Almost there.....not too much left and the steering knuckle will be removed. Next, remove your tie rod from the steering knuckle. Your tie rod may not look like mine. I've been using the Toys by Troy true cross-over steering for the past four years. I finally replaced the 1 ton tie rod ends just before going to Moab for the 7th Annual JeepsUnlimited Moab Run this spring....so I can't complain about the low maintenance cost of this steering setup.
To remove your tie rod, remove the cotter pin from the stud and then unscrew the castle nut with the appropriate wrench. Leave about 3 or 4 threads engaged on the nut (do not remove it).
Using a large hammer (OK, I admit this isn't a very large hammer but the again, I installed these tie rods just a couple of weeks ago and was certain they wouldn't be rusted in place), strike the front of the steering knuckle. The resulting blows will jar the tie rod stud loose from the tapered steering knuckle hole. The castle nut that you did not remove will prevent it from falling out.
The upper ball joint is next. Remove the cotter pin (new cotter pins are included in the big brake kit) and then remove the castle nut. Note that in the above photo, I had already knocked the steering knuckle loose (forgot to snap the photo earlier).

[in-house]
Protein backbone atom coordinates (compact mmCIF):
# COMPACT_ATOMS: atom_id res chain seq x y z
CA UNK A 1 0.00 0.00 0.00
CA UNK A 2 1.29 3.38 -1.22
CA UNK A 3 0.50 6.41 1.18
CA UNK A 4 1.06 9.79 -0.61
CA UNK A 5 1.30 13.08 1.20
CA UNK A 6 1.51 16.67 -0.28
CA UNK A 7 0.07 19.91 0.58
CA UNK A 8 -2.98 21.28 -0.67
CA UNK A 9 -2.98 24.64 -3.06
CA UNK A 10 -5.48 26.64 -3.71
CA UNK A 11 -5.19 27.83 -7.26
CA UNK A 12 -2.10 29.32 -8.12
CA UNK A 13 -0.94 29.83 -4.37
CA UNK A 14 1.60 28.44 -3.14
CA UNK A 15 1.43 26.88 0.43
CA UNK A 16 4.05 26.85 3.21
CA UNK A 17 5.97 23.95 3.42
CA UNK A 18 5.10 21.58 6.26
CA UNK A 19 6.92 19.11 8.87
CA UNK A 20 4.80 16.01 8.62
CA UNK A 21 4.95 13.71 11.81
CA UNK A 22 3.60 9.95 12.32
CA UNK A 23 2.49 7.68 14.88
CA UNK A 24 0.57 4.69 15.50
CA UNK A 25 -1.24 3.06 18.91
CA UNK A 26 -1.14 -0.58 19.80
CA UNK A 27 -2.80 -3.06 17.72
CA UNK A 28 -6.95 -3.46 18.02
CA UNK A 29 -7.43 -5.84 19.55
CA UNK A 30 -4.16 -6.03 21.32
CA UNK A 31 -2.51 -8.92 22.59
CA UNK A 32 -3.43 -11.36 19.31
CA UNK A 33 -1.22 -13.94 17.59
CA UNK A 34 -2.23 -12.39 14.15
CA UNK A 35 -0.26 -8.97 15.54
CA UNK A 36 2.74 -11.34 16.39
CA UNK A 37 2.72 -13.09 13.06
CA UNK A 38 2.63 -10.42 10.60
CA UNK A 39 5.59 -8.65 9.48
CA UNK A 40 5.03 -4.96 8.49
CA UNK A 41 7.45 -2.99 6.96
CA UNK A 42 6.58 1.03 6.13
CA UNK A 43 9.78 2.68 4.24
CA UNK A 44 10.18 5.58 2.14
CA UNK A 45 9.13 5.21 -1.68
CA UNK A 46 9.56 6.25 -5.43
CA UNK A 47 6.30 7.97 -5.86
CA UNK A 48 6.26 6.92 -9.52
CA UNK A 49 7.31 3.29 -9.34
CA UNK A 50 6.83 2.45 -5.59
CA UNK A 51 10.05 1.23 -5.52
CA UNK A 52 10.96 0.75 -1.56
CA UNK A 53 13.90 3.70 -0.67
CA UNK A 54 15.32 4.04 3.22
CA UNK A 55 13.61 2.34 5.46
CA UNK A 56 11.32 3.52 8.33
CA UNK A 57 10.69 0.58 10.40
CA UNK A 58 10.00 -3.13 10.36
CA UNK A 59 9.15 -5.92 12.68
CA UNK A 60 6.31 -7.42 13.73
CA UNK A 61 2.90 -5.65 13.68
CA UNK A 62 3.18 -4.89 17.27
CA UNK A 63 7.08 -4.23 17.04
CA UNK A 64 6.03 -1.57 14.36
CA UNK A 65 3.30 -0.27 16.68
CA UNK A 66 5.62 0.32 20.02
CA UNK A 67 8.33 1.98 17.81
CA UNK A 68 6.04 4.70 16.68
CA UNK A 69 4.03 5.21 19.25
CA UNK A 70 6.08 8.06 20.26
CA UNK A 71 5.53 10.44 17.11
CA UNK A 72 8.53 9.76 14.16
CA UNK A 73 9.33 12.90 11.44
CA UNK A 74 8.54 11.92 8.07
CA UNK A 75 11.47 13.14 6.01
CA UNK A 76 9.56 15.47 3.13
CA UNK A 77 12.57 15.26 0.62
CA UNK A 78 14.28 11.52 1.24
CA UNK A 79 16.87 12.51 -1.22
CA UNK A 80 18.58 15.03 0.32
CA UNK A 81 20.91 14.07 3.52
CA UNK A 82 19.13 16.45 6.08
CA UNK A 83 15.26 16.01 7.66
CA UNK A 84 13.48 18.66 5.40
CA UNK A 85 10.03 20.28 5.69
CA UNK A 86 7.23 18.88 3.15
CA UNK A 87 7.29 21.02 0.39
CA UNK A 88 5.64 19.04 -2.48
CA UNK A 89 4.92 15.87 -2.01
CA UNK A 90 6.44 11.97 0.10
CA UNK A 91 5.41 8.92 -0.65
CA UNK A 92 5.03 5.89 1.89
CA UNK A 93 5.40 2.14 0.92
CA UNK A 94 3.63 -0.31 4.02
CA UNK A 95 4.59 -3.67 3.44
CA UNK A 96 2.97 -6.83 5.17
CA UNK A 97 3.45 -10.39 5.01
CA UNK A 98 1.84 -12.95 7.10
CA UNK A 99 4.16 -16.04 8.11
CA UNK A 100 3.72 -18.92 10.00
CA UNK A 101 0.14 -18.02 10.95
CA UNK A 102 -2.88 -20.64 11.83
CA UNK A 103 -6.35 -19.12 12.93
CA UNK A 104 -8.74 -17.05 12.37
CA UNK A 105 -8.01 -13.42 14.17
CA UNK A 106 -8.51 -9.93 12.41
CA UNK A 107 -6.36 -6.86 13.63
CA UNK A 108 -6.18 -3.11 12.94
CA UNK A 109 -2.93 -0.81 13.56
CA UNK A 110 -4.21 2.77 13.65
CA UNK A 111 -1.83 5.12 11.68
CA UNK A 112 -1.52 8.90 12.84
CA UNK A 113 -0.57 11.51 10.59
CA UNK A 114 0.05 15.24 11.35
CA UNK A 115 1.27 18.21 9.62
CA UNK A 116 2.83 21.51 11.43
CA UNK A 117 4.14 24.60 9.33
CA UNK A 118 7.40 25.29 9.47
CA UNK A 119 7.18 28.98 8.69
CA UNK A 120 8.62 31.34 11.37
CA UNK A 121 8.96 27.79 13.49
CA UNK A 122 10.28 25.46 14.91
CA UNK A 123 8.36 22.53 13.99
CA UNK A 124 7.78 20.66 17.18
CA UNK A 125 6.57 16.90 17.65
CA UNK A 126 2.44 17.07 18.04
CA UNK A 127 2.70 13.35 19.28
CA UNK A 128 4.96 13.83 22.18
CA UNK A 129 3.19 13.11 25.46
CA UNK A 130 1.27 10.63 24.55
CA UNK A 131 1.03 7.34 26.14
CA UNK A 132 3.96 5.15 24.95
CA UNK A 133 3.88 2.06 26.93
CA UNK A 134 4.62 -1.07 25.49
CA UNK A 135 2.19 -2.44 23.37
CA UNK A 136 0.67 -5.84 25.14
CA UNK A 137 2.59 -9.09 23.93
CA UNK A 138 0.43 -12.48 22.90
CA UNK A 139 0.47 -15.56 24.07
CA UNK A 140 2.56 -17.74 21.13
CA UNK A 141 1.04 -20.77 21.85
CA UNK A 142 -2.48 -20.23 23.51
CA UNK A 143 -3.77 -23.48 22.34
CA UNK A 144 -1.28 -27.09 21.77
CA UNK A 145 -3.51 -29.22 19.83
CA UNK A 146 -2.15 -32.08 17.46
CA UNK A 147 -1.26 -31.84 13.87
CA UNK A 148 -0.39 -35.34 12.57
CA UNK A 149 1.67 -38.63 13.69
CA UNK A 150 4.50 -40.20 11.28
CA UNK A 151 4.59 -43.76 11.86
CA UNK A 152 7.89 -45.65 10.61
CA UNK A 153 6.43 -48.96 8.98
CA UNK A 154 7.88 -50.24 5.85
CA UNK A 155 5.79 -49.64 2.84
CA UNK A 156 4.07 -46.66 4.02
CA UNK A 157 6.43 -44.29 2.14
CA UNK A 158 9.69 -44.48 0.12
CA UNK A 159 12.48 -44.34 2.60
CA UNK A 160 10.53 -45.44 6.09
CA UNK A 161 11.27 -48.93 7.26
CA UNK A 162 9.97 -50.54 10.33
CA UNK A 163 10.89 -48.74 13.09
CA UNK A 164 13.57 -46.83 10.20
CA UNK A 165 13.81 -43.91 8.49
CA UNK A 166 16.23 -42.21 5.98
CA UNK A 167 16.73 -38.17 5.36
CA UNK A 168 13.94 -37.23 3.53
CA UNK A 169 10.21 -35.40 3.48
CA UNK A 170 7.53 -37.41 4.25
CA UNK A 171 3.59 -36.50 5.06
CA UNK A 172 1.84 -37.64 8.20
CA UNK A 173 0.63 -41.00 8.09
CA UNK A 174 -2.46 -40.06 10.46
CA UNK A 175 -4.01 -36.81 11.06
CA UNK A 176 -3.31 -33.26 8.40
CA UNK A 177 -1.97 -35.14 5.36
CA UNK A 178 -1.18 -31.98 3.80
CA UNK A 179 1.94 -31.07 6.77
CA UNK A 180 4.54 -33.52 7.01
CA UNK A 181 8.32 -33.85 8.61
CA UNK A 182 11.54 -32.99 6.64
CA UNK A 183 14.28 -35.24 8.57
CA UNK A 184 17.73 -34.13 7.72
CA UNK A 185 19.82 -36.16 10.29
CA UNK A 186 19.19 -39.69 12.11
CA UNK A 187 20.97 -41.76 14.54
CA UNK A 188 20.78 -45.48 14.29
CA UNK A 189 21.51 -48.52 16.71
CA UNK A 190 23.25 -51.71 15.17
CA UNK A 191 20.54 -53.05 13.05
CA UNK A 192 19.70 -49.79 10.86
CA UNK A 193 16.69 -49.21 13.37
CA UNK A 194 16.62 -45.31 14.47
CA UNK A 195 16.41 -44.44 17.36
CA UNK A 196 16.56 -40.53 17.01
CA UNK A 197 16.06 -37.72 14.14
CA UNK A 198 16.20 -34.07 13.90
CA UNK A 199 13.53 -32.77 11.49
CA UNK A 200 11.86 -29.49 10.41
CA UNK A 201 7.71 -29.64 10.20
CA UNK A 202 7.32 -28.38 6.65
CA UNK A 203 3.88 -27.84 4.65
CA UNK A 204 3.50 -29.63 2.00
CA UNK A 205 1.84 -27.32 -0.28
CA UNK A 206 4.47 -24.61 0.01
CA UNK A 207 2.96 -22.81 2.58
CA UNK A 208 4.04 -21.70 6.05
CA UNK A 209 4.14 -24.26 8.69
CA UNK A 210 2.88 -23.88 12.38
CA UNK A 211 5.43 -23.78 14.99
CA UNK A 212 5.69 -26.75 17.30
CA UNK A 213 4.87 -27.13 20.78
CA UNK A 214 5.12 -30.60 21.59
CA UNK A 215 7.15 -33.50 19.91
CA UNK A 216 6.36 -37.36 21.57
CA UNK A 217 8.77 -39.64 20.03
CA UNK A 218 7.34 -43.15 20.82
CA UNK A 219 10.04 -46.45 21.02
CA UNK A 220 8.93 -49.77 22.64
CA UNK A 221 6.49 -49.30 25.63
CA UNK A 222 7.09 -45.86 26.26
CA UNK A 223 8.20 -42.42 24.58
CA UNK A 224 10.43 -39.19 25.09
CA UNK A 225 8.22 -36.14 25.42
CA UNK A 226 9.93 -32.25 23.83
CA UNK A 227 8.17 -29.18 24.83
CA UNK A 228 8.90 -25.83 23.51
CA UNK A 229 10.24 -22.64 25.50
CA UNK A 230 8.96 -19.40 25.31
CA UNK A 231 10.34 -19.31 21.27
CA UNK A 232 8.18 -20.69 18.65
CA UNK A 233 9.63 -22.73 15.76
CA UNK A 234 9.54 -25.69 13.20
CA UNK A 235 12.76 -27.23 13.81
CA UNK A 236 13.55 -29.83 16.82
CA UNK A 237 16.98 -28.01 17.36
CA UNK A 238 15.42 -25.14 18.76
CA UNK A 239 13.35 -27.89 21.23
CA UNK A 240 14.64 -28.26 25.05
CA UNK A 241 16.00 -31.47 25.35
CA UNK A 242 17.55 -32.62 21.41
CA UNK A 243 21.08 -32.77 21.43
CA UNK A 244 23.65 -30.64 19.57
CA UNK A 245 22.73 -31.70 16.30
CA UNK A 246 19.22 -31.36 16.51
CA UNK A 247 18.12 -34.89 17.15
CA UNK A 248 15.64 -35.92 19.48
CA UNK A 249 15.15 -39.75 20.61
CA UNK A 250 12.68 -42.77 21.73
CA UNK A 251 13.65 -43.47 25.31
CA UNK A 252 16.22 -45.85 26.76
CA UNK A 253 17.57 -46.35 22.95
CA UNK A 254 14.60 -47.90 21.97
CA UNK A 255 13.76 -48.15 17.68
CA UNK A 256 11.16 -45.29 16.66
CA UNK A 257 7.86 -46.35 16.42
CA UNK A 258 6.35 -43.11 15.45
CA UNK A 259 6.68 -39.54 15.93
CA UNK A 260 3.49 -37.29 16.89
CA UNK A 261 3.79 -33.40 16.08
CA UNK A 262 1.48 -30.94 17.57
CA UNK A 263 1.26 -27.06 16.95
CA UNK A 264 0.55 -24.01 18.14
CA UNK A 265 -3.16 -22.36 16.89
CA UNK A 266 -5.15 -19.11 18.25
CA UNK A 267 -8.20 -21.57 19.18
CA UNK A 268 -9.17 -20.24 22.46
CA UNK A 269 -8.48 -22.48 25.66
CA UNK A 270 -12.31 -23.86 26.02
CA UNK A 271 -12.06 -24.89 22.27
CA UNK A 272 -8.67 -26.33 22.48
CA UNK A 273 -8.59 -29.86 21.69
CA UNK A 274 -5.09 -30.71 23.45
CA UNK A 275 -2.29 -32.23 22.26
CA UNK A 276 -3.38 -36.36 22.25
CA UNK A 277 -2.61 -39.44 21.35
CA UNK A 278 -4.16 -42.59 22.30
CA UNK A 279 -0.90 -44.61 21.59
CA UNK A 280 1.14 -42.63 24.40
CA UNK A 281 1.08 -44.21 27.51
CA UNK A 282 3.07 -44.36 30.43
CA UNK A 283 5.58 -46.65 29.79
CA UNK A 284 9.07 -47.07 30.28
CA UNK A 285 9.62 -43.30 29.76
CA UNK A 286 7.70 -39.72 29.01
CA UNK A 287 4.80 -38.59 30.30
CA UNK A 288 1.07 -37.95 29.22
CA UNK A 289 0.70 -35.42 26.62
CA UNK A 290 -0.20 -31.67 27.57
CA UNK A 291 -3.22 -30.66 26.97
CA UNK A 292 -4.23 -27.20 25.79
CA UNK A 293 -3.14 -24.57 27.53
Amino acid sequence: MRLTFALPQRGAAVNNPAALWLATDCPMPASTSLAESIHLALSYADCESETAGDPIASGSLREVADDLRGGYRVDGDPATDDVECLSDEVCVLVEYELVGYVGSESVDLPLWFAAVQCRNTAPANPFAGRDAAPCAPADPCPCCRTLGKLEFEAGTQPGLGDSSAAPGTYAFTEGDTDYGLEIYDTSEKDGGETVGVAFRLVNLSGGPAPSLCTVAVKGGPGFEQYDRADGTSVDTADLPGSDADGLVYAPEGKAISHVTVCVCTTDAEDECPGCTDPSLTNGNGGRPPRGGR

And finally, repeat the same process on the lower ball joint by removing the cotter pin and removing the nut. When you have verified that the stud threads are in good shape, screw the nut back onto the stud, engaging about 3 or 4 threads. You need to ensure that the nut can be removed as some times the end gets a little nicked on the trail. Once the knuckle is knocked loose, there is nothing to hold the stud while you unscrew the nut so you need to be certain it will come off easily.
Once again, using a large hammer (I opted for a brass one this time as it was bigger than the one I used on the tie rod and my knuckles haven't been off the TJ since I bought it), strike the knuckle on the little shelf (at the location circled in red). The resulting downward blows will jar the steering knuckle off of the ball mount studs and the lower castle nut that was left on will prevent the knuckle from dropping on your toes (you are wearing flip-flops, right?.....seriously, I hope you are not!). Now remove the nut and set the steering knuckle aside. Do NOT throw the knuckle away as it is worth some bucks when you return it to Vanco for your core charge.
With the knuckle now removed from the vehicle, I turned my attention back to the Warn hub. The wheel studs on the Warn hub conversion attach the rotor to the hub. In order to mount the new rotor that came with the Vanco kit, I had to first remove the old rotor from the hub. I used my hydraulic press to push the studs out of the hub. In order to avoid damaging the stud threads, I screw an old stock lug nut onto the thread and then slip a 3/4" socket over the lug nut. Finally, the ram of the press is lowered down onto the top of the socket (a nice flat surface and quite a bit larger than the 1/2" stud) and pressure is applied to push the stud out. This is repeated for the remaining four studs.
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